This week, we were unsurprised to see disgraced former football player Colin Kaepernick whining on Twitter about how the strike against Iranian Gen. Qassem Soleimani was further evidence of America’s racist so-and-so and just another example of imperialist this-and-that and something, something “brown and black bodies.” Kaepernick would have nothing else to do if he didn’t have his controversial opinion factory (to go along with the sweatshop factories churning out his sneakers).
We were a little surprised, however, to flick past The Hollywood Reporter this week and find writer Stephen Galloway opining, at length, about the inherent racism of…Toy Story 4?
Yes, everything is racist, indeed.
From the essay:
In many ways TS4’s worldview seems like an Eisenhower-era fantasy, a vision of America that might have come from the most die-hard reactionary: lovely if you’re wealthy and white, but alarming if you’re black or brown or gay or a member of any other minority — in other words, more than half the U.S. population.
True, there are a few characters of color (including two supporting players voiced by Keegan-Michael Key and Jordan Peele); but each of the leads is Caucasian, and not just the franchise regulars but a host of new ones including a very white fork (Tony Hale) that’s among the more memorable — and merchandisable — creations of this fourth iteration in the series.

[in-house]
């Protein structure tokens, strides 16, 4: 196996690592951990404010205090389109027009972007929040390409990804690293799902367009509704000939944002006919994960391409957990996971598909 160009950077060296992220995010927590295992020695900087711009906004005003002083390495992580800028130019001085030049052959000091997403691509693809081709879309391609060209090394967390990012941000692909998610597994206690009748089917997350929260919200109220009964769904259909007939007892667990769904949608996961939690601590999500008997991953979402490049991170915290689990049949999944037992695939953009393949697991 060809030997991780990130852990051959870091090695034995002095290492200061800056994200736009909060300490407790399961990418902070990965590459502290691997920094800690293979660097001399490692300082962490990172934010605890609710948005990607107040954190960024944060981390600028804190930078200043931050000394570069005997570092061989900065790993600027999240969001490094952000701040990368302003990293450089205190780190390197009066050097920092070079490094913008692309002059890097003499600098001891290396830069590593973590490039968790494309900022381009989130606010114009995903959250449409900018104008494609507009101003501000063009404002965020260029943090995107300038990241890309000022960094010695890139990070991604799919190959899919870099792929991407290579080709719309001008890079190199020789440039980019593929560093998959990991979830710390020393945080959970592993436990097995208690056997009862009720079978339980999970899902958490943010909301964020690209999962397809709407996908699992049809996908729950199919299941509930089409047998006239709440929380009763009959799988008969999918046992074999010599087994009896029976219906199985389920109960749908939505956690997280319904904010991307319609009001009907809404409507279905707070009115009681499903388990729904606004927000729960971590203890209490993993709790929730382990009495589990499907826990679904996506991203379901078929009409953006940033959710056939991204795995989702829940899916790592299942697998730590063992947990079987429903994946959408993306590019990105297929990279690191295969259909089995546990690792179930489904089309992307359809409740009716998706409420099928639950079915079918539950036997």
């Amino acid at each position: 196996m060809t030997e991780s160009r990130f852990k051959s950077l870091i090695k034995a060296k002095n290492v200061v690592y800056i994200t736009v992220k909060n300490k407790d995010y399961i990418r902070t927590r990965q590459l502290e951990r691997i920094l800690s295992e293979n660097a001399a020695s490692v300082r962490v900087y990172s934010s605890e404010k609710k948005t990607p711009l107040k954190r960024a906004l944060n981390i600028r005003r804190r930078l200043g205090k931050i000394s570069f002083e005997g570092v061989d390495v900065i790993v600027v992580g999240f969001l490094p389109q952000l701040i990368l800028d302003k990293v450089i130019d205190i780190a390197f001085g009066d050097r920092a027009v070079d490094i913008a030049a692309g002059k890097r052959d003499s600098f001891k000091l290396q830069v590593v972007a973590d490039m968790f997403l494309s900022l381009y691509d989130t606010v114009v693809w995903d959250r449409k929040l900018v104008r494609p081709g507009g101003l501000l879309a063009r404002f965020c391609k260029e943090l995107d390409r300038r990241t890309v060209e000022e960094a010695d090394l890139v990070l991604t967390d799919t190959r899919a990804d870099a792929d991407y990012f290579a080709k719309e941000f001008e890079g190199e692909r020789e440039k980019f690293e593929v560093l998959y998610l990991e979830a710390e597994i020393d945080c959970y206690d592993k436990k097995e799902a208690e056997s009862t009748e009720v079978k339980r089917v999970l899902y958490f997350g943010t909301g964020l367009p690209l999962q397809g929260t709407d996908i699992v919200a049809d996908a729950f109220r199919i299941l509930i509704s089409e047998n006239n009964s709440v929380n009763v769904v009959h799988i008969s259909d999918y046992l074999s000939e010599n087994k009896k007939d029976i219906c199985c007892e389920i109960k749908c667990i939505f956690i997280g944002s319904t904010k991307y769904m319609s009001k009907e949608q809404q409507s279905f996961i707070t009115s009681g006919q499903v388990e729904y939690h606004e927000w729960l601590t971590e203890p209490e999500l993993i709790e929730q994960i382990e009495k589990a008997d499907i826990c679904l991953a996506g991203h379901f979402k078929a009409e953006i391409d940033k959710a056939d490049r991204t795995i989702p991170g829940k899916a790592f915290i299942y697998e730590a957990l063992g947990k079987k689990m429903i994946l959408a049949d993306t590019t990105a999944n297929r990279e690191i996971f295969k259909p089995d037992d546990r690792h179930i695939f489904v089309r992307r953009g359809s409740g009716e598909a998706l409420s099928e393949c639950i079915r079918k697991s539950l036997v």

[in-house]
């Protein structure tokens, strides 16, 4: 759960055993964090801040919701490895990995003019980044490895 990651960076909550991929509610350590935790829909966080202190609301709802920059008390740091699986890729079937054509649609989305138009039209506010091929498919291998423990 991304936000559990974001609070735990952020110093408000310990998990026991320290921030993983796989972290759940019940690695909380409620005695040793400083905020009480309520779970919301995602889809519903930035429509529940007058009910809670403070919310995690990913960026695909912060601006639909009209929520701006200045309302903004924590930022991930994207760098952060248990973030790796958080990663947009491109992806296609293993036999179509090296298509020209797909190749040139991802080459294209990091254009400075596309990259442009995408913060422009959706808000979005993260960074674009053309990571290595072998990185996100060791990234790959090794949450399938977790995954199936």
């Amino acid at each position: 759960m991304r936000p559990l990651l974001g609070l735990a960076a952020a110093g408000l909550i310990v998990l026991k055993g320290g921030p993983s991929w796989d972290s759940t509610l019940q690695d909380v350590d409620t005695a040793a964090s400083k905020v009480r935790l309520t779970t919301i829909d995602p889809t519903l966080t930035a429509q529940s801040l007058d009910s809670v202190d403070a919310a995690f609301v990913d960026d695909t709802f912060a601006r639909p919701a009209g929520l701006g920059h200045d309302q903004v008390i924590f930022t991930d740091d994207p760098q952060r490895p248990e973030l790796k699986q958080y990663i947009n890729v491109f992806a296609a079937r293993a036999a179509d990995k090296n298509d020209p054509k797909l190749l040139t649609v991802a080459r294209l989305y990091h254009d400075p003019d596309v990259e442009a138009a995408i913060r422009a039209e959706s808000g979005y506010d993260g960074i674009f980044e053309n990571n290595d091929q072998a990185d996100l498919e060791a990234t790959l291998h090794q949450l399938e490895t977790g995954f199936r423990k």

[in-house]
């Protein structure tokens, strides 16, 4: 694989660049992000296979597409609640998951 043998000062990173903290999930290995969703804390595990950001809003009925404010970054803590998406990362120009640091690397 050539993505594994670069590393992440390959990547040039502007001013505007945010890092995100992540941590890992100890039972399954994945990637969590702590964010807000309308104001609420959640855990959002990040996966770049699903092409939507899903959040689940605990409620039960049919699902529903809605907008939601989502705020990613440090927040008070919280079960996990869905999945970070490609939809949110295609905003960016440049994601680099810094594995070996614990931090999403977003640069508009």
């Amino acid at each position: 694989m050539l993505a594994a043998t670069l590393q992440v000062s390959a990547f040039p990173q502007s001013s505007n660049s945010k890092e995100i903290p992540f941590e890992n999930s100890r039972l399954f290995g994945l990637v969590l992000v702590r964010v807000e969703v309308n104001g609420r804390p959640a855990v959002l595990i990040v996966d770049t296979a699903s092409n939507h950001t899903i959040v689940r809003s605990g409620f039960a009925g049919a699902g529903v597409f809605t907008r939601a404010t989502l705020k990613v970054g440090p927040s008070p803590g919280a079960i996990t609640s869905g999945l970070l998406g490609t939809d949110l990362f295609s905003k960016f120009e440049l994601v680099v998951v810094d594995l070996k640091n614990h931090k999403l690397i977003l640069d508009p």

As Matthew Cherry, the African American director of animated short Hair Love, recently told The Hollywood Reporter: “When you don’t see yourself represented and you don’t see people with your same type of hair seen as the hero and seen as loving and desired, it really does a number on your self-confidence.”
How is it that a professional critic could watch the words “a very white fork” appear on the screen and not take a second to reflect on the complete inanity of what he is writing? Did Mr. Galloway have such a moment? Did he look up at the ceiling for a couple of seconds and think, “Really…is this what I’ve been reduced to?” before penning the rest of this nonsense? Or is he such a true believer that he really thinks that pontificating on the “whiteness” of Toy Story 4 (!) is a worthwhile expenditure of his time?
We have to assume the latter, because only someone very steeped in social-justice Kool-aid could write the following sentence: “Take 2006’s Cars: its humor was based on all sorts of foreign stereotypes, inadvertently encouraging the anti-immigrant prejudice that’s now running rampant through the country.”
If you’re at the point where you’re suggesting, even to a small degree, that the humor of Cars (!!) is tangentially related to “anti-immigrant prejudice” in America today, then it’s time to turn off your computer, grab your toaster, draw a hot bath, and…enjoy some toast while you relax in your bath.
What? That’s a thing.